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Top Ten Tips for Online Fashion Retailing

posted on 8:09 AM, February 22, 2012
The Fashion Industry Group at Cassels Brock provides you with ten tips for Online Fashion Retailing. Benefit from these best tips by learning everything from creating a privacy policy to conforming to Canada's Online sale rules.

1.      Create a Privacy Policy and post it on your website.  Provide consumers with a Privacy Policy which complies with the 10 privacy principles under the Personal Information Protection and Electronic Documents Act:  accountability; identifying the purpose; consent; limiting collection; limiting use, disclosure and retention; accuracy; safeguards; openness; individual access and challenging compliance.

 2.      Immediately notify consumers of any privacy breach.  If there is a breach of privacy legislation, notify the individual who provided the information and the Privacy Commissioner of Canada immediately.  Notification must be clear and should include enough information about the data breach so that the person that provided the personal information understands what has been disclosed.

 3.      Remember that the rules for electronic commerce are similar to the rules for other contracts.  When entering into an electronic contract, ensure that the terms and conditions are clear and accurate; ensure that acceptance of the contract is explicitly communicated by the consumer; and ensure that monetary or other consideration is provided.

 4.      Comply with the consumer protection legislation requirements.  Provide the consumer with your information (including your name, business address, phone number, e-mail address and an accurate description of the goods and/or services being sold) and a copy of the online contact by e-mail, fax or mail at the address provided by the consumer.

 5.      Consider the consequences relating to breaches of consumer protection legislation.  If you fail to disclose the above information to a consumer, and fail to give the consumer the ability to retain and print that information, the consumer may cancel the contract.  Moreover, a consumer is entitled to cancel a contract if you do not provide the consumer with an opportunity to correct errors before the formation of the contract and to expressly consent to the contract.

 6.      Ensure you provide a refund as required under consumer protection legislation.  You must refund all money within 15 days of cancellation of a contract by a consumer.  A consumer must then return goods, unused, within 15 days of cancellation or delivery, whichever is later.  Upon return, you must accept the goods and refund the reasonable costs of the return.  You should note that time periods and conditions relating to the right of cancellation vary across Canada.

7.      Create Terms and Conditions and post them on your website.  When creating your terms and conditions, consider the following:  outline that the consumer is bound by the terms and conditions; use click-wrap agreements, if possible, to bind consumers; post amendments to the terms and conditions online and bring these amendments to the attention of the consumer; address shipment and delivery costs in your terms and conditions; and link the terms and conditions to the return policy.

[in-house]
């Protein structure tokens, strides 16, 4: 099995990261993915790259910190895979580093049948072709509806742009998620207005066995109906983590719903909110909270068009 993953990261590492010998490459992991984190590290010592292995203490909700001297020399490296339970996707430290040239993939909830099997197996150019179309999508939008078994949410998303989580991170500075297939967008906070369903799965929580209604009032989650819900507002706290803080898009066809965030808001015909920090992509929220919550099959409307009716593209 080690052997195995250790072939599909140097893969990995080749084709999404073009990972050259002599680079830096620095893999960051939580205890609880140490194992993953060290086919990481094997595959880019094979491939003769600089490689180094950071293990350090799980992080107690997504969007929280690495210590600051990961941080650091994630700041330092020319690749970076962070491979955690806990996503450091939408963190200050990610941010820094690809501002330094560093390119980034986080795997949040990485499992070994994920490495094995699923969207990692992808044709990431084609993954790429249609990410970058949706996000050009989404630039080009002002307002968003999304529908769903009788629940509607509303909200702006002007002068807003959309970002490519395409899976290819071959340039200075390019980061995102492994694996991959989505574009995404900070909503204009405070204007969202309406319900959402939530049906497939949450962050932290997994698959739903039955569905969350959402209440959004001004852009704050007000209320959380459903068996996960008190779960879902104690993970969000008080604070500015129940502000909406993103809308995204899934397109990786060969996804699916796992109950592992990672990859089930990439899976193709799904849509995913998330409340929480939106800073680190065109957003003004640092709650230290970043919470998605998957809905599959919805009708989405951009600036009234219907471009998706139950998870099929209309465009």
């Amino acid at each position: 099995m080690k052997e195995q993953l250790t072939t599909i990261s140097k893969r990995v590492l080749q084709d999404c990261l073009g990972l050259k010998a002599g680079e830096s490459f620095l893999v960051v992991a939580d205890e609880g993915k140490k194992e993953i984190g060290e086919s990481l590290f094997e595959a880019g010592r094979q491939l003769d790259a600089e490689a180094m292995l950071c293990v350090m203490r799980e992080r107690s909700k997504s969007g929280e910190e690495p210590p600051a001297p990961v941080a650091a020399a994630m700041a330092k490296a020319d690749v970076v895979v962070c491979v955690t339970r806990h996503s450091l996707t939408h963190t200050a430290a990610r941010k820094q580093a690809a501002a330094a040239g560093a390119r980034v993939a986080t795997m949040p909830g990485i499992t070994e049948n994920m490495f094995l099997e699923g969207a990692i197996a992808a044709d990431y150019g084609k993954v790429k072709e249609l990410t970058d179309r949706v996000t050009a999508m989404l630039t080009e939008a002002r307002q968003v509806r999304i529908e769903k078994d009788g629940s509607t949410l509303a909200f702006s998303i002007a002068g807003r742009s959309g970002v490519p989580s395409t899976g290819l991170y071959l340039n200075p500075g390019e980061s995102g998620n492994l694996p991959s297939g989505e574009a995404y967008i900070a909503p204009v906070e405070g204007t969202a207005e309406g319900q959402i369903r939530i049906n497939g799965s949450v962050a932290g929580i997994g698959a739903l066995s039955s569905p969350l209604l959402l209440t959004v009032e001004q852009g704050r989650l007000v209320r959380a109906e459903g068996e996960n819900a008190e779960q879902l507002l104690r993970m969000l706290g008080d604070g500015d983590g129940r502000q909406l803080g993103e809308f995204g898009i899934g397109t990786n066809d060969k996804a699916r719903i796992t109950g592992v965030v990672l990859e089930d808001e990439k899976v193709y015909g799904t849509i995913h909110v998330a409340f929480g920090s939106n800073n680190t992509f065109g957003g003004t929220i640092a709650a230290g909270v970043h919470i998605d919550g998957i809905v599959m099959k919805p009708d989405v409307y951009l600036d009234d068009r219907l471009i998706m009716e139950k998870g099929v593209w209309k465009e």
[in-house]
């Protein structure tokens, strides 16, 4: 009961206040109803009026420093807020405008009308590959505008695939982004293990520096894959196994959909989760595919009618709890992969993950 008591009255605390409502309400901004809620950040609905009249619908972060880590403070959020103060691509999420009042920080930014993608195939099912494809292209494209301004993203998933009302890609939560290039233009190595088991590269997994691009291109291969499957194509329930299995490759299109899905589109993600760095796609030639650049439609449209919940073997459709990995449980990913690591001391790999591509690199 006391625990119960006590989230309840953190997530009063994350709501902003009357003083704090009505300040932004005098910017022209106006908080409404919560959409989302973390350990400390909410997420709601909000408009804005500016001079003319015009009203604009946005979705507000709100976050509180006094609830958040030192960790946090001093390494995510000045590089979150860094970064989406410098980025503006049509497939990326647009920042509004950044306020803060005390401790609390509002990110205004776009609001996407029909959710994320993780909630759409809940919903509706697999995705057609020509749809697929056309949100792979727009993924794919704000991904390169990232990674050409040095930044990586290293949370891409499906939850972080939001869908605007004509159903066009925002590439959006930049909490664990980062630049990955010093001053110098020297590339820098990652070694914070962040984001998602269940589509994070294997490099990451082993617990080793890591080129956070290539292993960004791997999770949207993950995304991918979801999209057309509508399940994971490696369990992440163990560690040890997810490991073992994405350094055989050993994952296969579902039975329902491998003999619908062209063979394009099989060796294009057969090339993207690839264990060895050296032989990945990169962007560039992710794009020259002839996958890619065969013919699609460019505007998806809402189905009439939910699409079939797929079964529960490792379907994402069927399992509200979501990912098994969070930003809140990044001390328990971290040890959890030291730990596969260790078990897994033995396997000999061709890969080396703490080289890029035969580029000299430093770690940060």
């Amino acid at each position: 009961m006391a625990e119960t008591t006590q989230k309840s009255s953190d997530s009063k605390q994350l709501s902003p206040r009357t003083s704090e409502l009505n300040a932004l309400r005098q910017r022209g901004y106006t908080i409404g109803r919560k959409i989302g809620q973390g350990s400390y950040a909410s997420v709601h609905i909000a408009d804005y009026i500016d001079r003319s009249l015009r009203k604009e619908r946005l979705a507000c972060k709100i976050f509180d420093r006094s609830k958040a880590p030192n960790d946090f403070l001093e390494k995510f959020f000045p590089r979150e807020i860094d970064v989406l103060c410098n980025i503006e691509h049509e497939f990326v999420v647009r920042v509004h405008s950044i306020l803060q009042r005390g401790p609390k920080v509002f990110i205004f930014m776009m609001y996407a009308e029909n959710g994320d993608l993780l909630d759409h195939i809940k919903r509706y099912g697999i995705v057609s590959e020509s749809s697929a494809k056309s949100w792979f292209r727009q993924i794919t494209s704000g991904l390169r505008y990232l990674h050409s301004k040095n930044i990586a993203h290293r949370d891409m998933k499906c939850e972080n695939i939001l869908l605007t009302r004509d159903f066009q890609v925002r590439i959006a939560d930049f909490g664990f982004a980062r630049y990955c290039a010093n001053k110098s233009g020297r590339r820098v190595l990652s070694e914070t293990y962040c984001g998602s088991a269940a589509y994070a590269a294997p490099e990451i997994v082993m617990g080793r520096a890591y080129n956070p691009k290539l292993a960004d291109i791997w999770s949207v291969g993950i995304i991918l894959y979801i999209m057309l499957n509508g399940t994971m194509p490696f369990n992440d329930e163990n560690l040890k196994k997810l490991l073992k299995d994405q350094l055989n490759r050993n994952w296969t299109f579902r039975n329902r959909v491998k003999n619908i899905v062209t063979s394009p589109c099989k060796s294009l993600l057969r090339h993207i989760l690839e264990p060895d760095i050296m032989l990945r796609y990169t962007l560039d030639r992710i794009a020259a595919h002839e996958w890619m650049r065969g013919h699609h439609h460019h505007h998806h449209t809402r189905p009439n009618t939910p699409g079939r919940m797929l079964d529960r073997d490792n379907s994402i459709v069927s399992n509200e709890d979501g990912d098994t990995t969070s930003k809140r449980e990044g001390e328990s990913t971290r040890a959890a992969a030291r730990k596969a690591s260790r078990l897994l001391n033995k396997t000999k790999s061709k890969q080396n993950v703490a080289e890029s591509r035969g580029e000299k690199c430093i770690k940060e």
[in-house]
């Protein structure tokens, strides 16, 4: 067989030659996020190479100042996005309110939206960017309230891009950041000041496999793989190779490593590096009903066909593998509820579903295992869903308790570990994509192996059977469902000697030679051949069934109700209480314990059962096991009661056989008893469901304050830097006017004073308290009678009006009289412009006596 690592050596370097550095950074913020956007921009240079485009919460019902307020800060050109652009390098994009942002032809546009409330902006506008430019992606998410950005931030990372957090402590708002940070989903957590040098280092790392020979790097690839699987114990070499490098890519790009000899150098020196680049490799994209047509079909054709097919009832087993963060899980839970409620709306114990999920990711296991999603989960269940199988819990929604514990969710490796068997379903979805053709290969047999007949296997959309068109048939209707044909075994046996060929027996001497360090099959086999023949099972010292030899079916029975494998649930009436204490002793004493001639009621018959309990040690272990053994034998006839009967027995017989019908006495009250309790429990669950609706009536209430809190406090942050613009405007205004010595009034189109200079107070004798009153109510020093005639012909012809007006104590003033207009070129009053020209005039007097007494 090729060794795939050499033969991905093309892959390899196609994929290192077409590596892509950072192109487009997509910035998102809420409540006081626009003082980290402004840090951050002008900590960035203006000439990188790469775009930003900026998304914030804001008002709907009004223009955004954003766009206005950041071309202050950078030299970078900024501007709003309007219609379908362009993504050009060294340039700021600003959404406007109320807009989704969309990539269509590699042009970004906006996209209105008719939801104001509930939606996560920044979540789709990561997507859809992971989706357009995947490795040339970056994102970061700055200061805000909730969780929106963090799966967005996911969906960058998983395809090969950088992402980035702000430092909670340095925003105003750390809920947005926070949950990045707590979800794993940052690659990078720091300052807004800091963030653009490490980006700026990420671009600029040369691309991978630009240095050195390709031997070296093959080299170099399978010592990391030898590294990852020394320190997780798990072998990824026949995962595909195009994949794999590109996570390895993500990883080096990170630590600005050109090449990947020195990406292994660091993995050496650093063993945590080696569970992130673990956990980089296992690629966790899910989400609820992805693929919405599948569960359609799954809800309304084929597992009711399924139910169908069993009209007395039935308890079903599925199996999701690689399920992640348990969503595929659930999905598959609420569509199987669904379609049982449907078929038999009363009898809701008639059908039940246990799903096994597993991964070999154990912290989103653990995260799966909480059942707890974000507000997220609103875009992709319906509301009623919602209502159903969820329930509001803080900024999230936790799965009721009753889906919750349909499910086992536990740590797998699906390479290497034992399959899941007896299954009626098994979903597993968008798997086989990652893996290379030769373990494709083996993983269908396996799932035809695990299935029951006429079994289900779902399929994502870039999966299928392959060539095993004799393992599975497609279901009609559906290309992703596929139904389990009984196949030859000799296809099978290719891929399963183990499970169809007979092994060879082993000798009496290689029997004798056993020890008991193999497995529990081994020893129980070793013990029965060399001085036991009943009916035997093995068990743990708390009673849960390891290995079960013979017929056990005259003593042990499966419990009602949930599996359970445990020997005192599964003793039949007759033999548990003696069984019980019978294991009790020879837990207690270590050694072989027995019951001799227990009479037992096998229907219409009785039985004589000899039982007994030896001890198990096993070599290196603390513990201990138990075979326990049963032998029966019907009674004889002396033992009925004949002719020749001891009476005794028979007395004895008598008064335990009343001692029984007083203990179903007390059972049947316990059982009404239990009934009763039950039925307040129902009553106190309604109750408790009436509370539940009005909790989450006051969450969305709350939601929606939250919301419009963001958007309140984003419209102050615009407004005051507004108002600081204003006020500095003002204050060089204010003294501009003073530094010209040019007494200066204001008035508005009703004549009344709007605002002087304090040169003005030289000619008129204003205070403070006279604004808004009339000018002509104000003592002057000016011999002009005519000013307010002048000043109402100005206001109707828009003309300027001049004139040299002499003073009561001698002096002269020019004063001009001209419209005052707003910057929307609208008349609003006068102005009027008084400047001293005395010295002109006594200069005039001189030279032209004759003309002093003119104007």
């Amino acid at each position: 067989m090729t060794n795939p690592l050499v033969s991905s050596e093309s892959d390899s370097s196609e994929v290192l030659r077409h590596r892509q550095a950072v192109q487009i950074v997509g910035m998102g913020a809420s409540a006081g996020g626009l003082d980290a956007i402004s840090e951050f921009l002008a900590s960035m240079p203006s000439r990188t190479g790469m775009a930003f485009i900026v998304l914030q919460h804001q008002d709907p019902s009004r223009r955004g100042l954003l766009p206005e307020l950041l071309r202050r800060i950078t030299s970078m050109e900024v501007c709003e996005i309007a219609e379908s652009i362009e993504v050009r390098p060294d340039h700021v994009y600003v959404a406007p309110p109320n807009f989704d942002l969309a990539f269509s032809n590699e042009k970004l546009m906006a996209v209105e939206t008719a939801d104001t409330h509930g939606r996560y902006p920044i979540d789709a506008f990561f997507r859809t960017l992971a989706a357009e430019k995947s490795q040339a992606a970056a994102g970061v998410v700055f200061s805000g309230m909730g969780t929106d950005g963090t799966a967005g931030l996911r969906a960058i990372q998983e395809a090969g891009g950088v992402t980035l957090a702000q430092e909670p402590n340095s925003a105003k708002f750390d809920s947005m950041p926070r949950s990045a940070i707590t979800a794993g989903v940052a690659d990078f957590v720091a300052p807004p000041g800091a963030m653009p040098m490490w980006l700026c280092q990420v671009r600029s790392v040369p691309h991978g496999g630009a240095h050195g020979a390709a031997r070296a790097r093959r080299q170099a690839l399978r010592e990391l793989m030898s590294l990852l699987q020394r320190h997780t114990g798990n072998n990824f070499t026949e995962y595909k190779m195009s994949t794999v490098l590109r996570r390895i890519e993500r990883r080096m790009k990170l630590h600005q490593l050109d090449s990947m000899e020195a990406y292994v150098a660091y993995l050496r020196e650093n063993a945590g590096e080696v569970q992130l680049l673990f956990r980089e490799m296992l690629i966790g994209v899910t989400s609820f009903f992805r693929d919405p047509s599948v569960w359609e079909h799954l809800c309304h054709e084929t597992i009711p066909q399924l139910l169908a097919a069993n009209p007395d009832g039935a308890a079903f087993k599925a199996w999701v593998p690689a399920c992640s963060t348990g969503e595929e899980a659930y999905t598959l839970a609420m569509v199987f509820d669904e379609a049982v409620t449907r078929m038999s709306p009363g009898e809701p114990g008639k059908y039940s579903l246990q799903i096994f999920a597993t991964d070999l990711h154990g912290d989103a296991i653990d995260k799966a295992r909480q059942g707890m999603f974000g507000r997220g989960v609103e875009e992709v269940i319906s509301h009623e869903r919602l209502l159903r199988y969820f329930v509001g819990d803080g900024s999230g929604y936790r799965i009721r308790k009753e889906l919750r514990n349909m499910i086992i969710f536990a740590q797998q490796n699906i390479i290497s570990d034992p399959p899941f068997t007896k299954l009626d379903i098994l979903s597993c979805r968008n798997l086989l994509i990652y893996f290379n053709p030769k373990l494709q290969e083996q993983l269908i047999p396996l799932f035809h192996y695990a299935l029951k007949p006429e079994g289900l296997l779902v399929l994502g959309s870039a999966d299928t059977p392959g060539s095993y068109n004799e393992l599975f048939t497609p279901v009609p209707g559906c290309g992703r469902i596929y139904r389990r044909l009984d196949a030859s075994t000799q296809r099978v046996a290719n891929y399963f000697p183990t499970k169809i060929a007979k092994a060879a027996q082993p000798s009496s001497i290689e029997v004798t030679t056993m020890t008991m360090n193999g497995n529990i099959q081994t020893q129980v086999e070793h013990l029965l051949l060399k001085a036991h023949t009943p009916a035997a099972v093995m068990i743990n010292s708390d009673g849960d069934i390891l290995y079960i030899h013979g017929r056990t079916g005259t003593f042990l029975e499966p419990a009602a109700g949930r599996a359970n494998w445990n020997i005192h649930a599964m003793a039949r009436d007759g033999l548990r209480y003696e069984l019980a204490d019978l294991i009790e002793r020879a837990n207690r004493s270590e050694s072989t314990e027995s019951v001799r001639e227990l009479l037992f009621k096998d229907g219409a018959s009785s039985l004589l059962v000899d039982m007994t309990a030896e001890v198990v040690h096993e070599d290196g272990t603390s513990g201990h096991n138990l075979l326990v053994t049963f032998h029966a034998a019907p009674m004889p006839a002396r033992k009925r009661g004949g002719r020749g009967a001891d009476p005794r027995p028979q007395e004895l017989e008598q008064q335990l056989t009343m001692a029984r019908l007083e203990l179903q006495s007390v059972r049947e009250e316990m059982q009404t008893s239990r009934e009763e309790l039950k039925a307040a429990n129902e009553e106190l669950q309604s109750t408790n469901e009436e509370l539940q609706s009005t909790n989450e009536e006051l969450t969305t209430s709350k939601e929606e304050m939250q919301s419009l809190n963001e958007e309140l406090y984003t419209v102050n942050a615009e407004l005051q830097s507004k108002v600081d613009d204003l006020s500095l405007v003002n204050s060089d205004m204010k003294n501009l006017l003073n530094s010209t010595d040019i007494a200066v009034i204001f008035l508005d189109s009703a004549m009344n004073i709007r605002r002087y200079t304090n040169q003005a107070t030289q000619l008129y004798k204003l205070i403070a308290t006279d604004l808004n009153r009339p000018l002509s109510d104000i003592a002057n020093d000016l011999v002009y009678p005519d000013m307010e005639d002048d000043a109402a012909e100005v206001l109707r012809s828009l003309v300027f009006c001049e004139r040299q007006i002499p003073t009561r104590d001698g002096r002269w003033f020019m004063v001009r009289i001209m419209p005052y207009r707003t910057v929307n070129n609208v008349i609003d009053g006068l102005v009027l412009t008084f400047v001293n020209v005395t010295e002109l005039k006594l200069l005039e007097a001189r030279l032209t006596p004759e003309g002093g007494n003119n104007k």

8.      Create a Return Policy if returns are permitted.  While returns and exchanges are not mandatory under Canadian law, many retailers set up voluntary policies that allow consumers to return or exchange items.  Even though there is no legal requirement to publish these policies, most retailers find it in the best interests of consumers to make them aware of the terms.  If this policy is provided, however, a legal obligation for the company is created.  The retailer should then provide all of the information regarding returns and refunds in one location and make the information clear and easy for the consumer to navigate.  The retailer should also have a return form that is accessible from the return policy and vice versa.

 9.      Comply with the French Language Requirements for Websites.  A company which does not have its head office in Quebec, or place of business or address in Quebec, cannot be compelled under Quebec laws to use French on its website.  Moreover, in the case of advertisements posted on the website of a company, a French version must only be provided where a company is located in Quebec or where products are available in Quebec.  However, most retailers operating a website thorough which they sell goods to Canadian consumers, give consumers the option of viewing the website in English or French. 

10.  Remember there are many other rules in Canada relating to online sales.  Retailers should note that there are also rules surrounding gift certificates, gift cards, sale of vintage clothes, final sales and the use of user generated content on a website.

For more information in relation to these topics or anything above, please contact a member of the Fashion Industry Practice Group at Cassels Brock. 


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